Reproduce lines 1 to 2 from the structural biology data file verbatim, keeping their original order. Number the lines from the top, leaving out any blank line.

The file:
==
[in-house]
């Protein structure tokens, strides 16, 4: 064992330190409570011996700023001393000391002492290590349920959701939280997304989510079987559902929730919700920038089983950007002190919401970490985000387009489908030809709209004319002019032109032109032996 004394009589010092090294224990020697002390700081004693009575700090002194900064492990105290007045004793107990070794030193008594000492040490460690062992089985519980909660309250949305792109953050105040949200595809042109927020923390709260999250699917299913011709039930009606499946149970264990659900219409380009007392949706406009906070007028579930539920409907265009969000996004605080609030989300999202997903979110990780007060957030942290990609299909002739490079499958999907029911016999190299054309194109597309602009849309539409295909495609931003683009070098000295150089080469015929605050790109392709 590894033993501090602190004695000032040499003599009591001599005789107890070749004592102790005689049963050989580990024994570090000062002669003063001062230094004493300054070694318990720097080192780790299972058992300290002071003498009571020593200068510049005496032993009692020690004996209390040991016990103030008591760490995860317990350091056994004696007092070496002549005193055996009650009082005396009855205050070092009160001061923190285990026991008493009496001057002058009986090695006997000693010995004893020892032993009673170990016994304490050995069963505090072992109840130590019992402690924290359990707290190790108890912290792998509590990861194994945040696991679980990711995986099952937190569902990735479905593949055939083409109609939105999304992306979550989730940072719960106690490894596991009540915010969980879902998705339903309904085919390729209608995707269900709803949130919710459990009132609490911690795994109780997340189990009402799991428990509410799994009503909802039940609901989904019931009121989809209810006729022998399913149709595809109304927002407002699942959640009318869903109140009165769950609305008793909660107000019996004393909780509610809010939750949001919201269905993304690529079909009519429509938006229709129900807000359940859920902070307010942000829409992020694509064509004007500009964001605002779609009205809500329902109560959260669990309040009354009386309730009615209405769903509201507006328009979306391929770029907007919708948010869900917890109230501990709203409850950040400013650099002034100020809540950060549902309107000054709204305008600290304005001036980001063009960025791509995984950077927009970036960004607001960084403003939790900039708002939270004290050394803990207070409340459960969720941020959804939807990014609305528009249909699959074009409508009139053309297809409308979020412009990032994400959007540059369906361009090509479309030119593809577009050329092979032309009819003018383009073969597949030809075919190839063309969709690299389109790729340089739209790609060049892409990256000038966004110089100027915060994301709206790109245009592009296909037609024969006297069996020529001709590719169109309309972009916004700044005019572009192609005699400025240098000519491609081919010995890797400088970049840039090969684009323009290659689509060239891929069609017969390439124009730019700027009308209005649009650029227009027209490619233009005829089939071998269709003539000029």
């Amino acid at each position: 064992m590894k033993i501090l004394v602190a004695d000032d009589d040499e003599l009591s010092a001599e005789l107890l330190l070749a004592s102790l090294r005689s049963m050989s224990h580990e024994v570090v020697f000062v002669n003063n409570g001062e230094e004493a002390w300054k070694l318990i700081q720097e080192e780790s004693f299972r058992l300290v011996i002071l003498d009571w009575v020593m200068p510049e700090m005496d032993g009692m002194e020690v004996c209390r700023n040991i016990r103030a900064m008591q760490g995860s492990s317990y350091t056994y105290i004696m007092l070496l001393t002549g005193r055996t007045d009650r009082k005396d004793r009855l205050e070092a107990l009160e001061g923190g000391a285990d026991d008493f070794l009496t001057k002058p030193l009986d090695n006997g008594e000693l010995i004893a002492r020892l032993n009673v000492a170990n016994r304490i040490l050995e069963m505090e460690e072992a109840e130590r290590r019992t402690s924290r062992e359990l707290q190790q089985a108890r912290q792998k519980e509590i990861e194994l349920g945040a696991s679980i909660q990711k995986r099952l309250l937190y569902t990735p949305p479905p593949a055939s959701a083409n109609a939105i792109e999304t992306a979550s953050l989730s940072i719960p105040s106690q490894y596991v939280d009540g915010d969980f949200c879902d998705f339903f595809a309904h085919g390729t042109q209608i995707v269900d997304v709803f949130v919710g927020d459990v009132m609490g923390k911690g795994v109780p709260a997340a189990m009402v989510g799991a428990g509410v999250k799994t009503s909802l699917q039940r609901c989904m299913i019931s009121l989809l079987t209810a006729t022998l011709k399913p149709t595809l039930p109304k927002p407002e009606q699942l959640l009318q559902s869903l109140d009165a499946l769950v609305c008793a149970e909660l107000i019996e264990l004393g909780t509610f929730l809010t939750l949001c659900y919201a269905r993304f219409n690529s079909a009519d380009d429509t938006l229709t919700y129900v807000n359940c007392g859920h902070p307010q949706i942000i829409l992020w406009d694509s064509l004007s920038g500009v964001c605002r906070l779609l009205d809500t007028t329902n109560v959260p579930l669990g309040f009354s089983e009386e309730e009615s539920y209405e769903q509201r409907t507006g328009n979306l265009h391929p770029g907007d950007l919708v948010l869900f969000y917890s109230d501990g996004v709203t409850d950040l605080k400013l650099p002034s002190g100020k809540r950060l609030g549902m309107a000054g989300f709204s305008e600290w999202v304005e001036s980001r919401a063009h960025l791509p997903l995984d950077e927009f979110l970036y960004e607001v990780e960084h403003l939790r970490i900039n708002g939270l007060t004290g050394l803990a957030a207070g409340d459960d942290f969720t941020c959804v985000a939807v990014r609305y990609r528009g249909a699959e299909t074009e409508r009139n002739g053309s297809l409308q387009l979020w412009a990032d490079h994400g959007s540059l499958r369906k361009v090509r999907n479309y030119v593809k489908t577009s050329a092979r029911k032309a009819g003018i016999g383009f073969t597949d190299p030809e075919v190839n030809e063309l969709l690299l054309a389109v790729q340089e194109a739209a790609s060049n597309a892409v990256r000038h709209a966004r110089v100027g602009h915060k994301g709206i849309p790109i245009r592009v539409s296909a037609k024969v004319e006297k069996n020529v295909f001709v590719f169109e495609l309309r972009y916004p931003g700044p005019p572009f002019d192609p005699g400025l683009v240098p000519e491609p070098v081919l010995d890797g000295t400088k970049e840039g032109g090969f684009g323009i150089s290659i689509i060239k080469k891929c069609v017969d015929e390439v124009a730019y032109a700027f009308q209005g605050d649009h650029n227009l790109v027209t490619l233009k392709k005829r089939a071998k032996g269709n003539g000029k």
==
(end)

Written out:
[in-house]
């Protein structure tokens, strides 16, 4: 064992330190409570011996700023001393000391002492290590349920959701939280997304989510079987559902929730919700920038089983950007002190919401970490985000387009489908030809709209004319002019032109032109032996 004394009589010092090294224990020697002390700081004693009575700090002194900064492990105290007045004793107990070794030193008594000492040490460690062992089985519980909660309250949305792109953050105040949200595809042109927020923390709260999250699917299913011709039930009606499946149970264990659900219409380009007392949706406009906070007028579930539920409907265009969000996004605080609030989300999202997903979110990780007060957030942290990609299909002739490079499958999907029911016999190299054309194109597309602009849309539409295909495609931003683009070098000295150089080469015929605050790109392709 590894033993501090602190004695000032040499003599009591001599005789107890070749004592102790005689049963050989580990024994570090000062002669003063001062230094004493300054070694318990720097080192780790299972058992300290002071003498009571020593200068510049005496032993009692020690004996209390040991016990103030008591760490995860317990350091056994004696007092070496002549005193055996009650009082005396009855205050070092009160001061923190285990026991008493009496001057002058009986090695006997000693010995004893020892032993009673170990016994304490050995069963505090072992109840130590019992402690924290359990707290190790108890912290792998509590990861194994945040696991679980990711995986099952937190569902990735479905593949055939083409109609939105999304992306979550989730940072719960106690490894596991009540915010969980879902998705339903309904085919390729209608995707269900709803949130919710459990009132609490911690795994109780997340189990009402799991428990509410799994009503909802039940609901989904019931009121989809209810006729022998399913149709595809109304927002407002699942959640009318869903109140009165769950609305008793909660107000019996004393909780509610809010939750949001919201269905993304690529079909009519429509938006229709129900807000359940859920902070307010942000829409992020694509064509004007500009964001605002779609009205809500329902109560959260669990309040009354009386309730009615209405769903509201507006328009979306391929770029907007919708948010869900917890109230501990709203409850950040400013650099002034100020809540950060549902309107000054709204305008600290304005001036980001063009960025791509995984950077927009970036960004607001960084403003939790900039708002939270004290050394803990207070409340459960969720941020959804939807990014609305528009249909699959074009409508009139053309297809409308979020412009990032994400959007540059369906361009090509479309030119593809577009050329092979032309009819003018383009073969597949030809075919190839063309969709690299389109790729340089739209790609060049892409990256000038966004110089100027915060994301709206790109245009592009296909037609024969006297069996020529001709590719169109309309972009916004700044005019572009192609005699400025240098000519491609081919010995890797400088970049840039090969684009323009290659689509060239891929069609017969390439124009730019700027009308209005649009650029227009027209490619233009005829089939071998269709003539000029």